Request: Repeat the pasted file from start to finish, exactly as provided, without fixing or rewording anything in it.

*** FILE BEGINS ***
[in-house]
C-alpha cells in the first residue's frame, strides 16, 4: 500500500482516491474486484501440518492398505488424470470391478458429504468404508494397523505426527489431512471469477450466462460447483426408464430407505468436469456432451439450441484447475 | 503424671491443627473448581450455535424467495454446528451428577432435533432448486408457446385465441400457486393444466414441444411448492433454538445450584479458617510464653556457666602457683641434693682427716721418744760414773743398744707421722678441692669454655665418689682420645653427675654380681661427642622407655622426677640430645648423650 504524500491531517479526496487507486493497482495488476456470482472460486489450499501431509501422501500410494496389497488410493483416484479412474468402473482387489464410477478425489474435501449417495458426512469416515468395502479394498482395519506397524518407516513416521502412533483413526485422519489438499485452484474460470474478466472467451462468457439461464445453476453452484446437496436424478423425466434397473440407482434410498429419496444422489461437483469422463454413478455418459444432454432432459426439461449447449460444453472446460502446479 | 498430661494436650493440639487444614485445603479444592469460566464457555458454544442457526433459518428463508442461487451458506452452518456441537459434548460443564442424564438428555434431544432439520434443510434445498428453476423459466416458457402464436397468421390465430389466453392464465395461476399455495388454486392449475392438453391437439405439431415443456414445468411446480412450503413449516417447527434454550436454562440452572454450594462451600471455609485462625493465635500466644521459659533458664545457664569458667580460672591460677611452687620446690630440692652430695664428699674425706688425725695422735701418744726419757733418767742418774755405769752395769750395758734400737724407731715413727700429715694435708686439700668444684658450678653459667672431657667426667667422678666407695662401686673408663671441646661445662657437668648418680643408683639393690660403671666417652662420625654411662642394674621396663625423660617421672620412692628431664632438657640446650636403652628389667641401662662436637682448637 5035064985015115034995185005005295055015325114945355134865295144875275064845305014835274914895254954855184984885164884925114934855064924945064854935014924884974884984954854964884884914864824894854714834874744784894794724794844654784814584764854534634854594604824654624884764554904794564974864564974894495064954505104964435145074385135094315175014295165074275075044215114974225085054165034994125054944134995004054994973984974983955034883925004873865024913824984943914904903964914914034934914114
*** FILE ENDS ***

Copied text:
[in-house]
C-alpha cells in the first residue's frame, strides 16, 4: 500500500482516491474486484501440518492398505488424470470391478458429504468404508494397523505426527489431512471469477450466462460447483426408464430407505468436469456432451439450441484447475 | 503424671491443627473448581450455535424467495454446528451428577432435533432448486408457446385465441400457486393444466414441444411448492433454538445450584479458617510464653556457666602457683641434693682427716721418744760414773743398744707421722678441692669454655665418689682420645653427675654380681661427642622407655622426677640430645648423650 504524500491531517479526496487507486493497482495488476456470482472460486489450499501431509501422501500410494496389497488410493483416484479412474468402473482387489464410477478425489474435501449417495458426512469416515468395502479394498482395519506397524518407516513416521502412533483413526485422519489438499485452484474460470474478466472467451462468457439461464445453476453452484446437496436424478423425466434397473440407482434410498429419496444422489461437483469422463454413478455418459444432454432432459426439461449447449460444453472446460502446479 | 498430661494436650493440639487444614485445603479444592469460566464457555458454544442457526433459518428463508442461487451458506452452518456441537459434548460443564442424564438428555434431544432439520434443510434445498428453476423459466416458457402464436397468421390465430389466453392464465395461476399455495388454486392449475392438453391437439405439431415443456414445468411446480412450503413449516417447527434454550436454562440452572454450594462451600471455609485462625493465635500466644521459659533458664545457664569458667580460672591460677611452687620446690630440692652430695664428699674425706688425725695422735701418744726419757733418767742418774755405769752395769750395758734400737724407731715413727700429715694435708686439700668444684658450678653459667672431657667426667667422678666407695662401686673408663671441646661445662657437668648418680643408683639393690660403671666417652662420625654411662642394674621396663625423660617421672620412692628431664632438657640446650636403652628389667641401662662436637682448637 5035064985015115034995185005005295055015325114945355134865295144875275064845305014835274914895254954855184984885164884925114934855064924945064854935014924884974884984954854964884884914864824894854714834874744784894794724794844654784814584764854534634854594604824654624884764554904794564974864564974894495064954505104964435145074385135094315175014295165074275075044215114974225085054165034994125054944134995004054994973984974983955034883925004873865024913824984943914904903964914914034934914114